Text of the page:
Pandora head of data science Siddharth Patil said he regrets that his company failed to introduce a premium on-demand music offering until 2017, well after competitors like Spotify and Apple Music.
“I think user habits have evolved, and we were a little late to the game — so we were a little bit caught by surprise, I would say. We’re getting there now, but I wish we had entered the premium market maybe a year before we did.”
Adoption of an on-demand paid subscription music service was inevitable but was delayed in part by the process needed to secure song rights, Patil said in response to a self-described music fan who raised the question.
Patil spoke onstage Monday with VentureBeat founder Matt Marshall at VB Summit 2018, a machine learning gathering for executives held at the Seminary at Strawberry in Mill Valley, California.
Nearly 20 years old, Pandora was founded in 2000 as a personalized radio service and has 70 million monthly active users. Pandora Premium was introduced in March 2017. The music streaming service costs $10 a month and had 6 million paid subscribers as of this summer.
By comparison, a similar service like Spotify has more than 80 million paid subscribers, Apple Music more than 50 million, and Amazon Music Unlimited measures “tens of millions” of paid subscribers around the world.
Pandora was acquired by SiriusXM — a company with 36 million paid subscribers — in September in an all-stock $3.6 billion deal.
Essentially, Pandora recommends music to users through a combination of 75 different algorithms “that act in unison to decide what’s the best song to play,” Patil said. These range from a content-filtering algorithm that dives into a catalogue of 60 million songs to an algorithm trained to understand a person’s taste based on the 100 billion thumbs up or thumbs down signals Pandora has collected over the years.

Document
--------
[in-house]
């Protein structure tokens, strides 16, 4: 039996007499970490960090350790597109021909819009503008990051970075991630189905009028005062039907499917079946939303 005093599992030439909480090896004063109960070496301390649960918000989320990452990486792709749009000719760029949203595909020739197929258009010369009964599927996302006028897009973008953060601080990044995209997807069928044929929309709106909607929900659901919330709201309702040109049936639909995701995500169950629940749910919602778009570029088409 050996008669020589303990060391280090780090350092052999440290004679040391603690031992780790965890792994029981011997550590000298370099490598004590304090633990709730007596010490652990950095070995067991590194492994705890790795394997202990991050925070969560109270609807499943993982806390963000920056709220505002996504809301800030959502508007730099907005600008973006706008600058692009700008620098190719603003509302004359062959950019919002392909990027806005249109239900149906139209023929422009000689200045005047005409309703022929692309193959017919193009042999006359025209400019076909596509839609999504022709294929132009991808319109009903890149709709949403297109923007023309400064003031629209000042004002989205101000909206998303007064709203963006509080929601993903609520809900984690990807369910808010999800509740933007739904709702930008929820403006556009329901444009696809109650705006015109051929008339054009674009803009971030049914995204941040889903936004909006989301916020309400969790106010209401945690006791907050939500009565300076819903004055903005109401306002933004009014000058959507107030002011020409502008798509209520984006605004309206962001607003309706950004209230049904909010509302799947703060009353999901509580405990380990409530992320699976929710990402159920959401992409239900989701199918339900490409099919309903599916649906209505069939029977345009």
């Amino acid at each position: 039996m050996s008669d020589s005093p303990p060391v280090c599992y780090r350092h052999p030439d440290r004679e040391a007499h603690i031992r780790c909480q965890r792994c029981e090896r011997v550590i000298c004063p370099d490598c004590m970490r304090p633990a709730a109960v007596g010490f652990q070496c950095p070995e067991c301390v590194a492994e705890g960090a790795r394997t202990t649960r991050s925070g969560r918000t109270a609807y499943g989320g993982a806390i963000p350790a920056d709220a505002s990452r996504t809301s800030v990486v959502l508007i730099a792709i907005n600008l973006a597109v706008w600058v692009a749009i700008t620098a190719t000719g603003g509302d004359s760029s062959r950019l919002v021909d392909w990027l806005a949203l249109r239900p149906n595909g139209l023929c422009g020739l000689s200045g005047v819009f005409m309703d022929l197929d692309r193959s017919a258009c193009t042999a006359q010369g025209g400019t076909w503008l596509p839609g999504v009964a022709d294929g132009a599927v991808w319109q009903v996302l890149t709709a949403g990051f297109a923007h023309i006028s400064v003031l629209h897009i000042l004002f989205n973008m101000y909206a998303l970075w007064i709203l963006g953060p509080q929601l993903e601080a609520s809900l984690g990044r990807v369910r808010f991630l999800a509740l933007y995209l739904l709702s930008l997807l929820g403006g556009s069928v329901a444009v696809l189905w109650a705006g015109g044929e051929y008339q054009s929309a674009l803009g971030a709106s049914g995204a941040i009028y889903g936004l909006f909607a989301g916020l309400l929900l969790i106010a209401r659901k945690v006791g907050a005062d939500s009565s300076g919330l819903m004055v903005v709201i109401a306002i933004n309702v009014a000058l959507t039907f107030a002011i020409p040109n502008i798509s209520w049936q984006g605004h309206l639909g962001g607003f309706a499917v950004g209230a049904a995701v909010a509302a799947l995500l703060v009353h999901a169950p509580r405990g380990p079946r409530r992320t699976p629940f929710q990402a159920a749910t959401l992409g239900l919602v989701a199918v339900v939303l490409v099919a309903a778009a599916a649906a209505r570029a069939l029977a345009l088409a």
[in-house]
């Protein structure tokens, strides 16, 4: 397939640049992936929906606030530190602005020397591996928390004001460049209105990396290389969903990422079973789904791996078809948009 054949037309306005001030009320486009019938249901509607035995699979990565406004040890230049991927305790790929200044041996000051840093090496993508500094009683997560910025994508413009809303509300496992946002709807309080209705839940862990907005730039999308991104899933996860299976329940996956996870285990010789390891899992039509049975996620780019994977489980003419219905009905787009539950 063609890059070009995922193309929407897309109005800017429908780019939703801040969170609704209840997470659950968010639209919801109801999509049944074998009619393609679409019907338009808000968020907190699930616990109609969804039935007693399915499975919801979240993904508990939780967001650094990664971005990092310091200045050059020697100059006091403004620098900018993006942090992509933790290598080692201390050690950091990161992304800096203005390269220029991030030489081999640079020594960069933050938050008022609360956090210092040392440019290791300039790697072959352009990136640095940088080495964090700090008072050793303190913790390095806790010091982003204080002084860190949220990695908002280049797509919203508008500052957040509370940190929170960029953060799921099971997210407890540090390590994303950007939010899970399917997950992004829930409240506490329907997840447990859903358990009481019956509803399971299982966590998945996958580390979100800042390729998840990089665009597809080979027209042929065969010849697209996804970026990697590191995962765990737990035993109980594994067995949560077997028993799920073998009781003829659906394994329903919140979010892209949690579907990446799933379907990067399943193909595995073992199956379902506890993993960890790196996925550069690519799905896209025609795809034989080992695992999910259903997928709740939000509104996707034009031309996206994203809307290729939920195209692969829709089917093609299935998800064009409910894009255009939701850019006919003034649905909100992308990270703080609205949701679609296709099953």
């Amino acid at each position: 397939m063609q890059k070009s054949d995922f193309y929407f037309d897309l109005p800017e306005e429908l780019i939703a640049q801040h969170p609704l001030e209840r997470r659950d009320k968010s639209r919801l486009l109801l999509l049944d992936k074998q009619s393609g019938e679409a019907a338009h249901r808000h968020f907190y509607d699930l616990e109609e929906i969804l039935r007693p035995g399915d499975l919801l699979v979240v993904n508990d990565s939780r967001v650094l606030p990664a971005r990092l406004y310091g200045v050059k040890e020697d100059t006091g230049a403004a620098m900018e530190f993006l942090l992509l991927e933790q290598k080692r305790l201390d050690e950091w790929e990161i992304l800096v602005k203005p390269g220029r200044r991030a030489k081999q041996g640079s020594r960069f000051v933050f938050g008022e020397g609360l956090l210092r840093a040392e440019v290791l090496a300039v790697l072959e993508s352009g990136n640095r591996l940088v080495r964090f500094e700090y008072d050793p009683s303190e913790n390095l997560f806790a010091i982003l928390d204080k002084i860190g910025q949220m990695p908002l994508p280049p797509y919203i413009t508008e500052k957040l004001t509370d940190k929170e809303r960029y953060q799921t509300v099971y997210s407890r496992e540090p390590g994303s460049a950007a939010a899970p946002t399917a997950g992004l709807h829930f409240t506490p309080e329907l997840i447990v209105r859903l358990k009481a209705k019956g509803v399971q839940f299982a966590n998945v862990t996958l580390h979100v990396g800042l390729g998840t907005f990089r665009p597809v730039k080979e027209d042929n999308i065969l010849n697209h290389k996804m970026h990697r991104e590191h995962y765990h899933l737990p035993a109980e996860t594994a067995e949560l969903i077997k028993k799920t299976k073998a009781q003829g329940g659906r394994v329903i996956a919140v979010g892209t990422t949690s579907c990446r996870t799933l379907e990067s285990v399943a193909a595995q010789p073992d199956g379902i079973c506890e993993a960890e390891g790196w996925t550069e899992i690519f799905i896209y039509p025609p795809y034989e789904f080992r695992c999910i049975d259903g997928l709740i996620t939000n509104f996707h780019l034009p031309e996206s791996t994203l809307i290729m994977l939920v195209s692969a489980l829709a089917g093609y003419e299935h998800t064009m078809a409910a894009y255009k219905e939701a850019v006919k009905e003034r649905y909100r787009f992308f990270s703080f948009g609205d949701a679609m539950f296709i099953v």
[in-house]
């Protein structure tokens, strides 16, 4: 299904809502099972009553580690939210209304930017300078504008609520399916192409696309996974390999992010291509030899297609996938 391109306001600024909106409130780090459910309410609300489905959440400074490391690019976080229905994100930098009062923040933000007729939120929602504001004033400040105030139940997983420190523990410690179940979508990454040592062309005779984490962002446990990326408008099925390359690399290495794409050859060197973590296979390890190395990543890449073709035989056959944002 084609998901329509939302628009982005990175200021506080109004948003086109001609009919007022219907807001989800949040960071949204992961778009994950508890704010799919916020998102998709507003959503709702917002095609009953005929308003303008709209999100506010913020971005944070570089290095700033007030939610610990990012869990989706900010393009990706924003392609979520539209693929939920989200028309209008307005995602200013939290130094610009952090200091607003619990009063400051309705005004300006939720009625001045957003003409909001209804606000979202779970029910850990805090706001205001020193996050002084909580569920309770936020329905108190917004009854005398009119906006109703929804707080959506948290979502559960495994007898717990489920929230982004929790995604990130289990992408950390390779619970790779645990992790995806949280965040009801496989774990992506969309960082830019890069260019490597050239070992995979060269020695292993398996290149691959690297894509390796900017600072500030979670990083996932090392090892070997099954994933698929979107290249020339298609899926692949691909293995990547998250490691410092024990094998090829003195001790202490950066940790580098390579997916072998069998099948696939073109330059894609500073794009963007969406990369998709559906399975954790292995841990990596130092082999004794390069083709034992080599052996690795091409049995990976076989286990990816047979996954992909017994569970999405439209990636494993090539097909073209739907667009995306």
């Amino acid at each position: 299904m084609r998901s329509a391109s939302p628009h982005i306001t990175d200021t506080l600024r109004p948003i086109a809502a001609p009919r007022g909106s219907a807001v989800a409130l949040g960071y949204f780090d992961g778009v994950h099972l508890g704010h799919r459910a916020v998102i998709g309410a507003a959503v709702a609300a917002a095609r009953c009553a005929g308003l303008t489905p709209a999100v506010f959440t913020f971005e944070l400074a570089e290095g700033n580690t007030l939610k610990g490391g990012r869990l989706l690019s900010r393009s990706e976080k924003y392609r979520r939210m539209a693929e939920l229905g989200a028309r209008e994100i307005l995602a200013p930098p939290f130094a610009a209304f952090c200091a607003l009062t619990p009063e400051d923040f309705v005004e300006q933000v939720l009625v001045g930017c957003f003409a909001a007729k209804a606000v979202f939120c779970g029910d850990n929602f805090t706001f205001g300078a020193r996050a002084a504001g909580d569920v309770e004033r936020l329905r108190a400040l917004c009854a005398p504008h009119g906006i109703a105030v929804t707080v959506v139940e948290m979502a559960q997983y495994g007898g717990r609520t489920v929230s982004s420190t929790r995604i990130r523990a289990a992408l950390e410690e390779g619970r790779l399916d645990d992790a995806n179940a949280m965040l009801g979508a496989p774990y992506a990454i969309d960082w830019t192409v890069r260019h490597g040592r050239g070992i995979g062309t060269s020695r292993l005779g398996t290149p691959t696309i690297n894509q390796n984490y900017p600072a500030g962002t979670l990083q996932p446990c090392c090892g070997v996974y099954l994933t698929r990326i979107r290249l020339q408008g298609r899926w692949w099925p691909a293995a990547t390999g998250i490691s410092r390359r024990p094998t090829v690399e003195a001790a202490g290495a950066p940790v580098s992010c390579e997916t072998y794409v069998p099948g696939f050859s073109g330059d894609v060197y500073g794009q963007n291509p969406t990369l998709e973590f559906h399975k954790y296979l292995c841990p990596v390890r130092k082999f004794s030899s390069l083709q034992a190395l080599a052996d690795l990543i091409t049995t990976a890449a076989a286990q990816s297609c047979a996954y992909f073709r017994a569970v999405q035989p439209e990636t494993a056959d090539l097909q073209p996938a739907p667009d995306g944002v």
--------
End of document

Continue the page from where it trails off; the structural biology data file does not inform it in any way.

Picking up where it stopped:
The foundation for Pandora’s music recommendations is still the Music Genome Project, Patil said, which has been part of the company since the 2000s. And while Pandora applies a lot of machine learning to music recommendations, its personalization wouldn’t be possible without human curators.
“They attribute every song with more than 400 musicological features manually, and these features can be something like vocalists for the song: Is it smooth like Sade or is it gritty like Tom Waits? Or instruments: What are the instruments in the song, and what are the roles of the instruments? Or rhythm: How danceable is a song on a scale? And then melody: Is it highly ornamental like Mariah Carey?” he said.
Pandora is working today to extend its music recommendations to moods and emotions.
Patil spoke about the qualities needed to succeed in data science that go beyond being a numbers wonk. He speaks from experience. While still a student at MIT, he was part of a team of students who learned card counting to beat casino odds.
Books and movies like 21 about the team have made it seem as if they succeeded because of mathematical wizardry, and there were elements of that, but it was largely teamwork and trust that helped them beat the system, he said.
“Because you can’t go by yourself and beat the system, you have to actually play as a team. And so there was a lot of trust, some bookkeeping and boring stuff. There was a lot of strategizing because the rules kept changing, so there was just so much more to it, and very honestly when we look back it was about the team and the people and less about the math,” he said.
Likewise, Patil said being a data scientist requires human qualities that go beyond calculation.
“Data science is not about just applying fancy math techniques. You need a lot of grit. Without a sense of purpose, the day-to-day frustrations can be insurmountable,” he said.
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